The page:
Crocodiles in Northern Australia

Crocodiles in Northern Australia

Crocodiles in Northern Australia are a hot topic at the moment after a yacht skipper Andrew Heard was taken from his dingy by a croc.

The attack happened at Hinchinbrook Island and was sadly fatal.

We know from experience how powerful these animals can be after getting in a perspex cage with a 5.1 metre model.

So we decided to interview croc expert Drew Melville from Hartley’s Crocodile Adventures.

Drew worked with Steve Irwin on crocodiles in Northern Australia, when they were in their 20’s.

Back in the day before workplace health and safety!

We had a fantastic time with Drew at the park and it is a MUST SEE location if you come to Cairns.

The founder Pop Evans started the park in 1934 and was the first person in Australia to do croc shows.

Because we had such a great time with Drew, the interview lasted for over an hour.

We are still in edit of the full interview so this video is the highlights video and some up close and personal croc shots.

We will have the full interview in an upcoming blog in a few weeks.

Until then…

Enjoy our trailer video of Crocodiles in Northern Australia filmed at Hartley’s Crocodile Adventures.


Crocodiles in Northern Australia are masters of camouflage.

They use associative learning so it only takes a few free feeds for them to get the idea that humans equal a free feed.

Once they lose their fear, that is when attacks can happen.

The numbers of crocodiles in Northern Australia are increasing.

As a result it is not safe to swim or kayak in any creeks and rivers - unless you are feeling very lucky don't risk it.

The Queensland Government manage crocodiles as per the Crocodile Management Plan.

Estuarine Crocodile

The saltwater crocodile of Northern Australia is a formidable weapon and responsible for many fatal attacks on humans.

Large estuarine crocodile in Northern Australia on a Garmin fish finder.

3.8 metre estuarine crocodile as depicted by a Garmin 8412 with GT54 transducer

Do you like the look of that crocodile screen shot?

To help you get the most of your electronics, we cover the fundamentals in our Sounder Skills 1 course.

It's only $20 Australian at the moment and well worth a look.

If you don't learn anything let me know and I'll give you your money back.


How to use your fish finder

get started now


Living with Crocodiles.

We have done a previous blog post on being Croc Wise in croc country which is well worth a read.

And whilst crocs were nearly shot out of existence in the 40's, 50's and 60's, their numbers have been increasing over the last 30 years.

Human populations are also increasing. As a result there are more interactions between people and crocs than ever before.

I ended up with a hook in the nose after one such encounter!

Moral of the story is to keep 5 metres from the water's edge when fishing.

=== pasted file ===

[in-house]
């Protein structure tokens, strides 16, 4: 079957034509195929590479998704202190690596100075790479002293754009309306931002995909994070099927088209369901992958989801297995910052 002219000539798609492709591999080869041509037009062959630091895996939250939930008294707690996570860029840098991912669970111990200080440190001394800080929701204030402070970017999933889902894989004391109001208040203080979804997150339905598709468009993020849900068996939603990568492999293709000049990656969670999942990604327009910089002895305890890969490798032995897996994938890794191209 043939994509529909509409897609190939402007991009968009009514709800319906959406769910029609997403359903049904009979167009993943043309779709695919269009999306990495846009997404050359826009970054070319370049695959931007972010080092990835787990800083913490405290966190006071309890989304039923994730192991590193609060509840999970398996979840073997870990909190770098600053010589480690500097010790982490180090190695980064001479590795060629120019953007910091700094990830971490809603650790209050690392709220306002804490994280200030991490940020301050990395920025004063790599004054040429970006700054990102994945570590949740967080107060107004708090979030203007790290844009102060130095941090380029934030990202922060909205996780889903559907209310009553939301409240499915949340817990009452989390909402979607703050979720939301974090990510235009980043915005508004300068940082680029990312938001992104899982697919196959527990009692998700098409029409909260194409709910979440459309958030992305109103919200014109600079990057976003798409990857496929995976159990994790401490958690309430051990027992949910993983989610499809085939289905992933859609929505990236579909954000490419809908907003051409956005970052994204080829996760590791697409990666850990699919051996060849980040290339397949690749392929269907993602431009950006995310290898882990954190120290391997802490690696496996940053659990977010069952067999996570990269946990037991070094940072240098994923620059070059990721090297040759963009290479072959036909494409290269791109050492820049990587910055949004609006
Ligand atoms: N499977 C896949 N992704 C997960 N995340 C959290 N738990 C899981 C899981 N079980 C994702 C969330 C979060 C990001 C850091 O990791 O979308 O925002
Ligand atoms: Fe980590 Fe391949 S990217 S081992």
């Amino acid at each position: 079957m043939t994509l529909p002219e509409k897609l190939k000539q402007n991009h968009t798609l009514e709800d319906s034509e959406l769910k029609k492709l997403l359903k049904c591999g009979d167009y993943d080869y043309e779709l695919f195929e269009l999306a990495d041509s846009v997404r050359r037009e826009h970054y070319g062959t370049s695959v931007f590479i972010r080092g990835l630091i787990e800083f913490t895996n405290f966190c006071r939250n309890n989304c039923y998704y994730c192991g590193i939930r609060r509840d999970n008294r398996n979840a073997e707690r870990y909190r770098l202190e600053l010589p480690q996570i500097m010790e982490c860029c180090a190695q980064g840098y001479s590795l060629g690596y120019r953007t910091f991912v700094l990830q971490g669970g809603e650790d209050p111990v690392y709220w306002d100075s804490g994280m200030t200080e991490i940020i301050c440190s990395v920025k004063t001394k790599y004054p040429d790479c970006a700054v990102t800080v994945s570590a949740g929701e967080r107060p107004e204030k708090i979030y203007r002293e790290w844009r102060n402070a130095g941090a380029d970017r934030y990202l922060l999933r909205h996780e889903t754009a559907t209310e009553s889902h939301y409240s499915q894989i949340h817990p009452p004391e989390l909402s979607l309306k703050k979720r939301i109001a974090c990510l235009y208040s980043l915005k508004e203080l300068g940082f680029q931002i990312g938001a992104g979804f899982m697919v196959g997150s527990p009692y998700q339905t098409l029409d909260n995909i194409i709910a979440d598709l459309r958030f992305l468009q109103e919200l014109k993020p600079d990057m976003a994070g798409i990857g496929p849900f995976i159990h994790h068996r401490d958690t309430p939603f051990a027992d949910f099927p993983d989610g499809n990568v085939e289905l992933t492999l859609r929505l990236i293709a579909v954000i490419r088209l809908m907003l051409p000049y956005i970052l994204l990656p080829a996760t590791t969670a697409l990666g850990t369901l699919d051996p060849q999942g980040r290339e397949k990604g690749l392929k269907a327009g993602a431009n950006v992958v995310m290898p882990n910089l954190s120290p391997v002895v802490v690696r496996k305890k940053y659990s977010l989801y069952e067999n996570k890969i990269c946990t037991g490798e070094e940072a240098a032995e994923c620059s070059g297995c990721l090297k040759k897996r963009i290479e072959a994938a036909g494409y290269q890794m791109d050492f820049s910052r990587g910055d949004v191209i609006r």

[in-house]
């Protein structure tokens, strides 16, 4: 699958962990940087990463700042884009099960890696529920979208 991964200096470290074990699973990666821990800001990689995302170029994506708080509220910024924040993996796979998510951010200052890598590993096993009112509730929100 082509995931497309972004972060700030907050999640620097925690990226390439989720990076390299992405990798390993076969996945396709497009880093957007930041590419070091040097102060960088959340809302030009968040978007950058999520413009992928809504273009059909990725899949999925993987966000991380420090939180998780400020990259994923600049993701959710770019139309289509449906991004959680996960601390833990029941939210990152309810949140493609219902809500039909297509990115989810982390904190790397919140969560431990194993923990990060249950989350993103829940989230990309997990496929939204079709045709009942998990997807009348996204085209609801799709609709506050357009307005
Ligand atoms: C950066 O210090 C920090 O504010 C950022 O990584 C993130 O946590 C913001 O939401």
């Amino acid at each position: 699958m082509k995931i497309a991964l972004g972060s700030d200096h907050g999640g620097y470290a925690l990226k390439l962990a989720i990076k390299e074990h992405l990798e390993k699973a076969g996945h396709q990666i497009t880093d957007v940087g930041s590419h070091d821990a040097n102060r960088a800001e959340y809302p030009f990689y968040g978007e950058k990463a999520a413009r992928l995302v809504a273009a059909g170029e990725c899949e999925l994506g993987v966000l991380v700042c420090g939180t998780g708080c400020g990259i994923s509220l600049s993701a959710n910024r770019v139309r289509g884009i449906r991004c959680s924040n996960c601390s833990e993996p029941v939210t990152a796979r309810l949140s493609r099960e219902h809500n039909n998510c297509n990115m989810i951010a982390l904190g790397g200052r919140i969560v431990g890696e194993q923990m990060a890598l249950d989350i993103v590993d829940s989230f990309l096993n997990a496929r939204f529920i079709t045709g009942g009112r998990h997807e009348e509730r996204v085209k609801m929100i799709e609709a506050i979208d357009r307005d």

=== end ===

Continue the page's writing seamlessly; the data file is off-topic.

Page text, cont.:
Only catch live bait in shallow water so any large animal can be seen approaching.

And don't be complacent!

In fact in the NT, when helifishing beside a deep drop off at a creek mouth, we opted to "belly flop" our big barra back in the water.

Rather than go near the water's edge.

The full interview with Drew on crocodiles in Northern Australia will be released in the coming weeks.

Until then take a look at some of our previous posts.



Thanks for taking the time to visit our site and read our post on crocodiles of Northern Australia. We really appreciate it.

If you'd like to add a comment or your views on the topic, feel free to do so below.

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About The Author

Ryan Moody

Ryan Moody started his fishing career on the reef boats before catching bucket list marlin for the likes of champion heavy tackle angler Johnno Johnson, INXS and the King of Sweden. Branching out in the late 80's to guided barramundi fishing, Ryan has made a name for himself as a Big Barramundi specialist and to date has put clients onto over 2000 metre plus barra. That is over 2 kilometres of metre plus barra! With attitudes changing from 'keep all you can' towards catch and release, Ryan has decided to share his extensive knowledge and hopefully inspire people of all ages to get out from behind the computer screen/TV and into the fishing outdoors lifestyle he has spent his life perfecting.

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1 Comment


    Reply Reply March 26, 2021

    I luv crocs they are incredibly tuned into THEIR environment and should be treated with the respect they deserve ive had a few close encounters myself one at the meunga crk boat ramp at night chaseing prawns with my cast in the dark didn’t see the croc laying out of the water across the ramp i accidentally kicked in the guts as i moved frwd to throw my net i got lucky that night i shouldnt have been there at that time that fella shouldnt have been fishing in that tiny tender late in the afternoon LEAVE THESE APEX PREDATORS ALONE i won’t move to Melbourne and whine about the weather so dont come up nth if you dont like crocs and carpet snakes im an ex CARDWELL boy and loved fishing the local crks and would look for crks with lizards in them No Crocs means no fish and crabs im sure you must have fished Meunga crk Ryan great for salmon Jacks and Good Barra i think of it often fondly TIGHT LINES MATE im very jealous Thats a beautiful part of OZ

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